The Oldest Toilet in the UK


Who else but yours truly could stumble upon the oldest toilet in the UK? For those of you looking to trace my footsteps, the toilet is located at Housesteads Fort, way up in the North of Englandshire.

The Roman fort on the wall was called Vercovicium and was built around 140AD. Yes. 140AD. As in 140 years after JC died.

Pass the paper, please....

Pass the paper, please....

So it's pretty old time-y.

The foundations of the fort are pretty well preserved and English Heritage has put up lots of interperative displays to help you imagine that this outpost in the middle of nowhere was at one time a bustling Roman fort.

The fort had the usual features - bunkhouses, a granary, administrative centers and a bath - but the coolest part was the oldest toilet in the UK!

You can see it a little better in the picture to the right. Despite what you may think, those basins AREN'T the toilets. They're meant to hold water for washing. That's right. Running water back in the olden days. Here's another view. The toilets were over the trenches on either side of the center. The trenches were covered with wooden planks and then the toilets were on top of the plants. Then MORE RUNNING WATER carried the sewage in the trenches away outside the walls of the fort.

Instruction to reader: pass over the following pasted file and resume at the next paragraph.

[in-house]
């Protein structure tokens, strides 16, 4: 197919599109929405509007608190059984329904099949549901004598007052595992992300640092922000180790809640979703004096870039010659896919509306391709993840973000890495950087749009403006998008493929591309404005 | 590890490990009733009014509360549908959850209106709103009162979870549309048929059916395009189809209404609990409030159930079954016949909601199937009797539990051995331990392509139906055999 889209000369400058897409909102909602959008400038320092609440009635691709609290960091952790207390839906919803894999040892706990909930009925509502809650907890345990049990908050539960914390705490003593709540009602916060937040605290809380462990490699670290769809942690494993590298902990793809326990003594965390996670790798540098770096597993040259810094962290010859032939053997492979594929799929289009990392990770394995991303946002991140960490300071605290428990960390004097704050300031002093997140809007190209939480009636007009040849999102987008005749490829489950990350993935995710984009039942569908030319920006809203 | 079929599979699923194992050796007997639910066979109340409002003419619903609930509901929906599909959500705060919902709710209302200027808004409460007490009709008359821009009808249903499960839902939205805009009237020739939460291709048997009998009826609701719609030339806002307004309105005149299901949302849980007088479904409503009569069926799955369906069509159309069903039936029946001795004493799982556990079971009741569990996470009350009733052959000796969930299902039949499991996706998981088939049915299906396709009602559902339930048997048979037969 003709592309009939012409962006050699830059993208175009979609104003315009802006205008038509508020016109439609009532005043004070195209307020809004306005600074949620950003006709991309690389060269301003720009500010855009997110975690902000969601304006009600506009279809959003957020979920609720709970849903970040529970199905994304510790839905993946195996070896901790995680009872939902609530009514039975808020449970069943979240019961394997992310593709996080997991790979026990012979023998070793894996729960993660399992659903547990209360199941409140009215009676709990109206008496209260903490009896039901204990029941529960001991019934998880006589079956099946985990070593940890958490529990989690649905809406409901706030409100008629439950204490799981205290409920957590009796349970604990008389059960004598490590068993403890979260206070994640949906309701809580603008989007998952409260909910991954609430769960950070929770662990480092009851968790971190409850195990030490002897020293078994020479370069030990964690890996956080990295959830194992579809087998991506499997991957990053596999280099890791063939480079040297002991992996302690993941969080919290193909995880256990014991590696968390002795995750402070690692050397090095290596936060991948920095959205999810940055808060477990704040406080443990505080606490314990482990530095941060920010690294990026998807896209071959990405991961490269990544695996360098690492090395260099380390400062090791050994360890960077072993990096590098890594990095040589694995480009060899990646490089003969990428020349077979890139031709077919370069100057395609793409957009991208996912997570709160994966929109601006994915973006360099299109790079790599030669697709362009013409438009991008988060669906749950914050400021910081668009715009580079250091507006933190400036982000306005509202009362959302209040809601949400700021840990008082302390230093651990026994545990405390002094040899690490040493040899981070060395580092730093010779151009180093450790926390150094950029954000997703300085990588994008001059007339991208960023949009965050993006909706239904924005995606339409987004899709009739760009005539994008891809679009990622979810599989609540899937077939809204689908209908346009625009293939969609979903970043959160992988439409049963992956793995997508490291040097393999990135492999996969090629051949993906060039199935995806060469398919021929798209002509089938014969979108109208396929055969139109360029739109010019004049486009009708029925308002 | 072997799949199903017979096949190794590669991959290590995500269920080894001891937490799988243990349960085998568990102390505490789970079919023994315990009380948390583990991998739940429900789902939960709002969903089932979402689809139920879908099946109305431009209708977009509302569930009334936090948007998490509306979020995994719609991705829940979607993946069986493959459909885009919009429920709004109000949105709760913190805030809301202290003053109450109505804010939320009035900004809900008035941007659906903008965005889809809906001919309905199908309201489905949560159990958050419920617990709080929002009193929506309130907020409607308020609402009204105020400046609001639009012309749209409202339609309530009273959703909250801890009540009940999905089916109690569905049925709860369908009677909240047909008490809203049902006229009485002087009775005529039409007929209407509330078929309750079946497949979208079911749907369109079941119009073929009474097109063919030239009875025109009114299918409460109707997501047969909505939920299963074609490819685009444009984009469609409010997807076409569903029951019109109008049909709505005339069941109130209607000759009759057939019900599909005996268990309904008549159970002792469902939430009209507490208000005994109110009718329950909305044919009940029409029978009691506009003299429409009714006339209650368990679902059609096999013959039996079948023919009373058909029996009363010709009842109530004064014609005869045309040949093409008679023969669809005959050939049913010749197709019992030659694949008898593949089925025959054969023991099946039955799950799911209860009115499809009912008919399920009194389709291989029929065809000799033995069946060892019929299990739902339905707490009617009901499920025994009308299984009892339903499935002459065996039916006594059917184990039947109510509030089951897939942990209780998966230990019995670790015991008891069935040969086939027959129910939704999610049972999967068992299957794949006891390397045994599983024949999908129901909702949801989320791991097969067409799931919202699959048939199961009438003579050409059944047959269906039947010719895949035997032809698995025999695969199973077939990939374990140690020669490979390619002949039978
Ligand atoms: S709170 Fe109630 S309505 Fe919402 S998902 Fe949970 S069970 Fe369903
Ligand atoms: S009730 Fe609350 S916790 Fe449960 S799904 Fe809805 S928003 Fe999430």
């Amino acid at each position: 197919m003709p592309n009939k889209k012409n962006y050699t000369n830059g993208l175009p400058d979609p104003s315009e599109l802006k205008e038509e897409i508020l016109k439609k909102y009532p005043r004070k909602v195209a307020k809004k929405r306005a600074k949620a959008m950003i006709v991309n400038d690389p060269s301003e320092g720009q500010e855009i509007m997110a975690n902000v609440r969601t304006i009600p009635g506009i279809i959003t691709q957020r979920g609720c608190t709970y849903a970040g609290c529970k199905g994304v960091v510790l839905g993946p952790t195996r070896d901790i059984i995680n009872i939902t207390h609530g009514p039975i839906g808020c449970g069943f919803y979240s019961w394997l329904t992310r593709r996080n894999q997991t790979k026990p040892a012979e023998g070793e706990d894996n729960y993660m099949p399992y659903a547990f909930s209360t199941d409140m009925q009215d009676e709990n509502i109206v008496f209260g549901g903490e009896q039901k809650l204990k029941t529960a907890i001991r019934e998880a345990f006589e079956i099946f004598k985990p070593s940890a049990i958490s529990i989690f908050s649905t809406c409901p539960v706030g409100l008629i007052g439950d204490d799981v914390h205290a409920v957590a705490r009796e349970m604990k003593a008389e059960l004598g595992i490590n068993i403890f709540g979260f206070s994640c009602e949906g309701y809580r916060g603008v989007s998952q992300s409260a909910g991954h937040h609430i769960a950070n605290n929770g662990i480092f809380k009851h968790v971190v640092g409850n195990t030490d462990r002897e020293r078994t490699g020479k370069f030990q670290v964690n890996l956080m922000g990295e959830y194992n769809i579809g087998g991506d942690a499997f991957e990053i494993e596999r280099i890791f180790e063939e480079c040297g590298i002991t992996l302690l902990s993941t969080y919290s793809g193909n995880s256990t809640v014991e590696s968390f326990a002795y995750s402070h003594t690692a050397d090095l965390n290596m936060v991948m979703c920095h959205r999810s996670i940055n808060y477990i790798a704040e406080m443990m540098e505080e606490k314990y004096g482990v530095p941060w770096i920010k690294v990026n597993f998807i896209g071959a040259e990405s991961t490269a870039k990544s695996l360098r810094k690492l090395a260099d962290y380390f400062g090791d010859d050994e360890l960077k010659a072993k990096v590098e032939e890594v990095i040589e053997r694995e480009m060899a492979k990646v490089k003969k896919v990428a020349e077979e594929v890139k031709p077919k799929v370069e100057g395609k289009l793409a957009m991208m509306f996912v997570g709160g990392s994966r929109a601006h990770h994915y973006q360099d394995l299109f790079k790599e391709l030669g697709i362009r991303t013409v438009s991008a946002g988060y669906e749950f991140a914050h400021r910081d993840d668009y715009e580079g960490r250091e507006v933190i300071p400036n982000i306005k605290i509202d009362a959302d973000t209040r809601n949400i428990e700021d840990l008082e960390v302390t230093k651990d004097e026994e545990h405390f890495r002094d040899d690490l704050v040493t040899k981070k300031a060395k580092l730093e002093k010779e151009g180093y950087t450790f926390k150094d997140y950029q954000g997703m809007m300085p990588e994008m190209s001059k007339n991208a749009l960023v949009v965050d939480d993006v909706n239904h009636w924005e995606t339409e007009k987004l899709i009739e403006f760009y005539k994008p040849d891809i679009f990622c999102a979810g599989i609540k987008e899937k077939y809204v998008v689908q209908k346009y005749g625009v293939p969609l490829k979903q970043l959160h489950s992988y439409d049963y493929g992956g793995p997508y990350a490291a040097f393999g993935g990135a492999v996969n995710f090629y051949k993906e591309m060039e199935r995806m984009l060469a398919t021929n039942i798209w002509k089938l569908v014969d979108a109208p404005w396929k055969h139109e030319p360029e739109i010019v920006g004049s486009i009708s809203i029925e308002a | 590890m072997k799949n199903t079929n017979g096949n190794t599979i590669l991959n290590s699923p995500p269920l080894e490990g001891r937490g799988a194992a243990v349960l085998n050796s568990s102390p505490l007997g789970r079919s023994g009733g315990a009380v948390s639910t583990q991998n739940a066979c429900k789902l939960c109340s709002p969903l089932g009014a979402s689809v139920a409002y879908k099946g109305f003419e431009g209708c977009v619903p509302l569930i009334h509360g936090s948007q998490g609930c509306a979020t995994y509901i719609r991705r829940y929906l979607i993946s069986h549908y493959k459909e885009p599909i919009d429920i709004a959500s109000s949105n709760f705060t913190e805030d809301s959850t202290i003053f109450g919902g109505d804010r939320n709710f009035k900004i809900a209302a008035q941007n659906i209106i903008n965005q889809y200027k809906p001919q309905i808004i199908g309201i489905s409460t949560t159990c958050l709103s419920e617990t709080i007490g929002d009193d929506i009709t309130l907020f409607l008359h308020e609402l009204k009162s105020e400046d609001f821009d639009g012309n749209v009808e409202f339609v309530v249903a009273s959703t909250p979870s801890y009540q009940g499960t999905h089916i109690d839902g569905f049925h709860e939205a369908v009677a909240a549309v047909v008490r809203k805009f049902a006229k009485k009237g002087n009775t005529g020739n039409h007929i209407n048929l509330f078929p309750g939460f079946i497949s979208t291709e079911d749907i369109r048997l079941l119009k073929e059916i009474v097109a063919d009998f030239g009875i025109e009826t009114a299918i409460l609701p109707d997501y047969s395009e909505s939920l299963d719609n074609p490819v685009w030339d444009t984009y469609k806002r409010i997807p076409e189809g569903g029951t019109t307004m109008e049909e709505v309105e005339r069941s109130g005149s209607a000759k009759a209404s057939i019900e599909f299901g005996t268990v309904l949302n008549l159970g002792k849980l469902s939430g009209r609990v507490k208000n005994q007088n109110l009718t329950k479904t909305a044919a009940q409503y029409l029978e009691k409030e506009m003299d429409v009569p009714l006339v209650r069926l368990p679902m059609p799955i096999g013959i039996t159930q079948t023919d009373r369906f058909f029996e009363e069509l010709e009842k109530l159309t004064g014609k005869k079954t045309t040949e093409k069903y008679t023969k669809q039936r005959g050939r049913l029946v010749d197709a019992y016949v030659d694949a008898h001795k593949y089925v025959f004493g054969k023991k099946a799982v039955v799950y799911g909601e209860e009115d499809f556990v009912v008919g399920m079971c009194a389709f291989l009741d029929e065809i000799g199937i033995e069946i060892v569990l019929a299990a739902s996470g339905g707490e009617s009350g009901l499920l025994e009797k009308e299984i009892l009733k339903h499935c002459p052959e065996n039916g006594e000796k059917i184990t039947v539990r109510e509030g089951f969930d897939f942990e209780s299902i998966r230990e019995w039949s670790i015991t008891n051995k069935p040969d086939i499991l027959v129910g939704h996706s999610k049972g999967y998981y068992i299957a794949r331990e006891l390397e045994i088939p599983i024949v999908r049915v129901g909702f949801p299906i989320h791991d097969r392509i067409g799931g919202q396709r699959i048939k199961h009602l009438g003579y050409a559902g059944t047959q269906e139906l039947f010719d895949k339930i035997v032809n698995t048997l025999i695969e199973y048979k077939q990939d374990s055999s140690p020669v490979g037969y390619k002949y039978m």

Pretty incredible when you think about it.

Just another brick in the wall. 

Just another brick in the wall. 

You'd be inclined to think that Romans weren't exactly happy to be posted to the middle of nowhere back in the olden days, but apparently that wasn't the case. Also, many of the soldiers that garrisoned the walls were drawn from some of the local tribes, so living in a fort in the middle of nowhere might be a step up for a few of them.

Hadrian's Wall runs up to the fort and down through the other side. It's pretty cool to see it in person.

Here's a picture of the wall with some sheep for perspective. Most of the wall base is buried several feet below ground.

Oh yeah, and DON'T WALK ON THE WALL if you go there. Sure, it looks like it might make a good trail but you'll get all the local walkers upset. And for good reason.

That wall's been there for thousands of years and they don't want any lunkheads knocking it over.